— Photo Credit: David Cooper.
CRAZY FOR YOU – THE NEW GERSHWIN MUSICAL
If you’re looking for an upbeat, funny, secular alternative to Christmas carols, Christmas pantos and Christmas sentiment, look no further than Richmond’s Gateway Theatre. Gateway’s holiday show, Crazy for You – The New Gershwin Musical, is crazy good entertainment.
A Tony and Olivier Award winner for best musical in New York and London, Crazy for You is an absolute showcase for the depth of musical theatre talent that has developed in Metro Vancouver over the past decade or so. The very high-calibre professionalism on display here ranges from the star power of the terrific leads right down to the last chorus character in the 24-person cast, the musicianship of the 10-piece orchestra, all the design elements, snappy direction and outstanding choreography. The dancing is simply exhilarating.
American playwright Ken Ludwig has created a ridiculously delightful pastiche, his book loosely based on George and Ira Gershwin’s 1930 musical Girl Crazy, which contained some of their biggest hits: “Embraceable You,” “I Got Rhythm,” “But Not for Me.” Ludwig poached from some of their other shows another bunch of great Gershwin tunes – “Someone to Watch Over Me,” “They Can’t Take That Away from Me,” “Nice Work If You Can Get It” – and built a wacky plot around every cliché of Broadway musical comedy.
Bobby (talented Gaelan Beatty) just wants to be a hoofer in Zangler’s Follies on Broadway but his rich mother (Wendy Bollard) wants him to be a banker. When Bobby is sent to Deadrock in the Nevada desert to foreclose on a bankrupt theatre, Mom, kvetchy fiancée Irene (Britt MacLeod), impresario Bela Zangler himself (Jonathan Holmes) and the entire bevy of Zangler’s singing/dancing beauties somehow follows.
Deadrock’s spunky Polly (Kate Blackburn) is trying to keep the town’s theatre alive. When she and Bobby quickly fall in love, he vows to help her by—what else—putting on a show, using the local cowpokes and Zangler’s leggy dancers. But when Polly discovers that he’s from the bank, Bobby has to disguise himself as Zangler. Many complications ensue as sleepy Deadrock rocks awake, boys get girls and vice versa.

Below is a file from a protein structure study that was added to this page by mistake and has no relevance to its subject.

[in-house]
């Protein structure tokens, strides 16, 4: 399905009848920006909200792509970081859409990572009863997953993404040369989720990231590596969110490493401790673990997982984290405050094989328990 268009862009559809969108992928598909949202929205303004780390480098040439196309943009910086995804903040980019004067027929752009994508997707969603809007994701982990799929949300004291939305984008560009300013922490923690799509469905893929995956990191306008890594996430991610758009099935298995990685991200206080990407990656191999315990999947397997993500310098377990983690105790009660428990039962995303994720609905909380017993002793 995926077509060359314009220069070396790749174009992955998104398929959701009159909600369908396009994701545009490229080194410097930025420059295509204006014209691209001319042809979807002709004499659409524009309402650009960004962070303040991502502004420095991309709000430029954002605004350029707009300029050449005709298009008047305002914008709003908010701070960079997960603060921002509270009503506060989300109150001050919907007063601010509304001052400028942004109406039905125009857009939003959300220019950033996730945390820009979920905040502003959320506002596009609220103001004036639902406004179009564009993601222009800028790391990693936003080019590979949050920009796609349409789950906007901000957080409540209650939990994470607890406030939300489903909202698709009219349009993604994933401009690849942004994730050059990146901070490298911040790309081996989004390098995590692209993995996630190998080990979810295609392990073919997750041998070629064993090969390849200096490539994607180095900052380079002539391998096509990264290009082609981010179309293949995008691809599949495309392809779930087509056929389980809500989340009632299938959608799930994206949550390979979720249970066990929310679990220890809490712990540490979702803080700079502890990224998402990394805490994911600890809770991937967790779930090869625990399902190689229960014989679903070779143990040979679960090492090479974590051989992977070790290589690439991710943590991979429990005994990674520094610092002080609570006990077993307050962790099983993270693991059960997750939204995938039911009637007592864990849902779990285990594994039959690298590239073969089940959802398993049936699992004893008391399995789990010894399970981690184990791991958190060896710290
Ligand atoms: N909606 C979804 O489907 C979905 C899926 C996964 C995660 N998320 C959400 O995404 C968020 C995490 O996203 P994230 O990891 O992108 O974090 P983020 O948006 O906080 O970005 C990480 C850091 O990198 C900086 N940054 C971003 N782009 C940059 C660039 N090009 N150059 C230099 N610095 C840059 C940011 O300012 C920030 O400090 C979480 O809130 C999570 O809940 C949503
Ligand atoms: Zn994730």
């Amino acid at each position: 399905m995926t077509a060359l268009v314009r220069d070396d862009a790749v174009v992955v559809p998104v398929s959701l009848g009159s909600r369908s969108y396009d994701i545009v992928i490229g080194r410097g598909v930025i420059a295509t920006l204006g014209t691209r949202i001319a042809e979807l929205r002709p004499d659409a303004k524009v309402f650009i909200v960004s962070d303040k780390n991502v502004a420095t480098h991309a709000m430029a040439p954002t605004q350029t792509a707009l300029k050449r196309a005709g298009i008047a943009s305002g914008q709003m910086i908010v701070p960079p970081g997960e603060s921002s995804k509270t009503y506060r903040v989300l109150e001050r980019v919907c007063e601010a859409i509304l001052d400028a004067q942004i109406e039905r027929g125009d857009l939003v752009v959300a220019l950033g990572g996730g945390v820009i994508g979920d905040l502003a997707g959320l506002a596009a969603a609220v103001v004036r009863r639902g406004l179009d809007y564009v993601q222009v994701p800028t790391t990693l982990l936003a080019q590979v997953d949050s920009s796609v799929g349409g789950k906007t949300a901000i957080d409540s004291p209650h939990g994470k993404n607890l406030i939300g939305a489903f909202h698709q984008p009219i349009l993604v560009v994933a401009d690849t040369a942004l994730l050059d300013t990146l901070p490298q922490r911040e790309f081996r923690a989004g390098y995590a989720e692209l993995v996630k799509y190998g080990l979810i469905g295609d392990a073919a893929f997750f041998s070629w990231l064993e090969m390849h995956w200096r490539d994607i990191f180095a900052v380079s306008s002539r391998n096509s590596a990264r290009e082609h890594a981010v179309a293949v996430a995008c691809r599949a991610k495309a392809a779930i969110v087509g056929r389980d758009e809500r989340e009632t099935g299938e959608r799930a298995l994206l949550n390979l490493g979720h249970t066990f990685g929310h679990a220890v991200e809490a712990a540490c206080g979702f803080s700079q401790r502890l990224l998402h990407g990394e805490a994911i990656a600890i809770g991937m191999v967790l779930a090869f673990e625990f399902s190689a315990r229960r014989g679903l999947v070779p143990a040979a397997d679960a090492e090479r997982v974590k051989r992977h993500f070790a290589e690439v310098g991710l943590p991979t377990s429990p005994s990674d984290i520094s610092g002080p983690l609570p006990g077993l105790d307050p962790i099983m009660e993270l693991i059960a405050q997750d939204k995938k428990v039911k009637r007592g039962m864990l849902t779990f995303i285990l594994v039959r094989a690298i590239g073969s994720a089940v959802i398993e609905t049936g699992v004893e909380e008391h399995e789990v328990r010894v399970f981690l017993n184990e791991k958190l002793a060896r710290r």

Beatty is sensational as Bobby. Quick and slick, funny and relaxed, he has great presence, a nice singing voice and tap dances like a dream. Whether in solos or dancing with Polly or the chorus, Beatty owns this show. Blackburn is no slouch either. Showing off a lovely voice, she sings the Gershwins’ best songs and her Polly is tough and graceful. She has a way with a comic line, too. Listen to her describe her feelings for the man she thinks is Zangler: “Whenever I’m with him I feel something strange—down in my basement.”
Rubber-limbed Jonathan Holmes is a comic treat. In one of the highlights of the show Holmes’ Zangler and Beatty’s Zangler-in-disguise perform a lengthy mirroring routine straight out of vaudeville, its crisp precision a credit to director Barbara Tomasic.
The Zangler role is pretty small so it’s fun to see Holmes double as a goofy, intrepid, google-eyed Brit who stumbles into Deadrock with his wife (Bollard again) to write a tourist guidebook. They’re the Fodors, and they’re hilarious. This is a typical kind of random gag Ludwig builds into his plot—and then he grabs a tune called “Stiff Upper Lip” from another of the Gershwin shows and the Brits become an excuse for a sensationally good song-and-dance number.
The show really shines in these big, brassy ensembles. The upbeat choral numbers feature spectacular dancing, mostly tap, dynamically shaped by Julie Tomaino’s lively choreography. And this production vividly illustrates the theatrical cliché that there are no small parts. Everyone gets a gag or two and everyone is involved in the big numbers. “I Got Rhythm,” the showstopper that brings the curtain down on Act One, may be the best musical eight minutes you’ll have experienced in a local theatre in this year of excellent musicals.
Gateway’s design team more than rises to the occasion. Marshall McMahen’s handsome set switches back and forth from a Broadway street with a functional limo to a western town with a theatre without any time wasted on scene changes. Everyone looks great in Carmen Alatorre’s costumes, and John Webber lights the stage in luminous pastels. Bradley Danyluk’s sound design and Christopher King’s musical direction ensure that we hear both the music and the lyrics.
If you’re looking for a theatrical treat this holiday season, you’d be crazy not to see this show.